Those who possess great wealth but never feel satisfied with their lives are still unsuccessful. But the Dhamma attainment will lead us to the highest satisfaction. We will desire for nothing more. We will be able to rely on ourselves and be independent from all external factors.
Monica : What about the tradition of going to the temple? Is it the norm that you have to go to the temple regularly as a Buddhist? Is it acceptable to go just once in a while, or must you go every Sunday? I am talking about normal Buddhists, not monks.
Luang Por : Devout Buddhists usually go to the temple to make merits. However, like in other religions, non-strict Buddhists do not care to keep this trait. They do not make themselves a frequent visitor to temples.
Monica : Do the scriptures teach about organizing the temple, and the fellowship among other Buddhists?
Luang Por : There is a teaching that Buddhists should visit temples regularly in order to learn from the wise, the sages, and especially the Buddhist monks, who prolong the Lord Buddha’s teachings. This allows the new generation to understand the truth of life and to follow the path accordingly, so they can live their lives righteously towards the ultimate goal of humankind by correcting their view first. The Lord Buddha never forced anyone to become a Buddhist or to visit the temples, he just pointed out the many benefits of doing so. This raises the awareness that one should take the best care of oneself in both private and public aspects by doing only good deeds. Did I make it clear to you? Simply speaking, Buddhists do not force anyone to visit temples but they help to provide a better understanding of Buddhism, until one is willing to come. For example, one is given guidance on how to have the right livelihood which would secure for oneself a rebirth only in the wholesome realms.
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“Meditation thus is the easiest and the most effective way that directly solves any problems”
Monica : What does it mean to a Buddhist to practice meditation in a ceremony like the Kathina Ceremony yesterday? Does it enrich the Buddhist life to meditate together with others, or can they do it just as well at home alone or somewhere else?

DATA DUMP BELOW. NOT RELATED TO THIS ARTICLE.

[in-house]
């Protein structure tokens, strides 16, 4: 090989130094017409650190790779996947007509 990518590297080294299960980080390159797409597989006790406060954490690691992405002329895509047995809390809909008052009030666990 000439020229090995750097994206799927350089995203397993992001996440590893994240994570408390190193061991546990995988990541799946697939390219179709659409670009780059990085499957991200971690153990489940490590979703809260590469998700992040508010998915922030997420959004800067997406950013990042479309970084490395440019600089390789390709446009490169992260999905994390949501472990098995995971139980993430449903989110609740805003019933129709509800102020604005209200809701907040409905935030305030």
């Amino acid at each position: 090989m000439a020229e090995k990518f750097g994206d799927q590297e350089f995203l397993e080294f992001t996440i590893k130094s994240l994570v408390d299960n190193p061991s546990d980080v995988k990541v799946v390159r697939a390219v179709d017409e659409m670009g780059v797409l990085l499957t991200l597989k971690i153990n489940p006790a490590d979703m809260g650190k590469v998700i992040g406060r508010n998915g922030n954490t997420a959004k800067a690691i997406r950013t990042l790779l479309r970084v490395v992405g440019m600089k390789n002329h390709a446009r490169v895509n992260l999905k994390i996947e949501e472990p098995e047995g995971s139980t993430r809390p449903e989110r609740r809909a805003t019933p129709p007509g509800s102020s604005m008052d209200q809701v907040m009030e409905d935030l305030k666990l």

Luang Por : The reason for mass congregation is unity in meditation practice. Normally the laypeople will meditate individually at home from Monday to Saturday. So, on Sunday, it is a good chance for everyone to get together to meditate and generate strong positive mental energy to cleanse the impurities away from this world. The tradition of communal meritorious activity has been practiced since the Lord Buddha’s time. People may meditate privately or as a group. The mass congregation will motivate the others to follow this good deed as well because the unity of people doing good deeds together is admirable. The moment that people join together to meditate is the moment of peace that can prosper to become world-peace. The world has experienced spiritual drought for a long time, and the peaceful congregation will bring about change. The peace that everyone has longed for will become a reality. All problems in this world arise from the wicked mind. As the mind is the cause, to solve the problems, we have to deal with our mind first. War is a result of evil thoughts and furious minds, while peace occurs from a calm and clear mind. Meditation thus is the easiest and the most effective way to solve any problems. Although people have been longing for peace, no one has ever imagined it can really take place nowadays. However, meditation will bring about this impossible thing. If everyone meditates together, the world can be changed easily as both wars and peace are the result of our mind’s actions.
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“Premarital sex is considered the result of a person’s weak and unhealthy mind”
Monica : What do Buddhist scriptures say about sexual life for the Buddhists?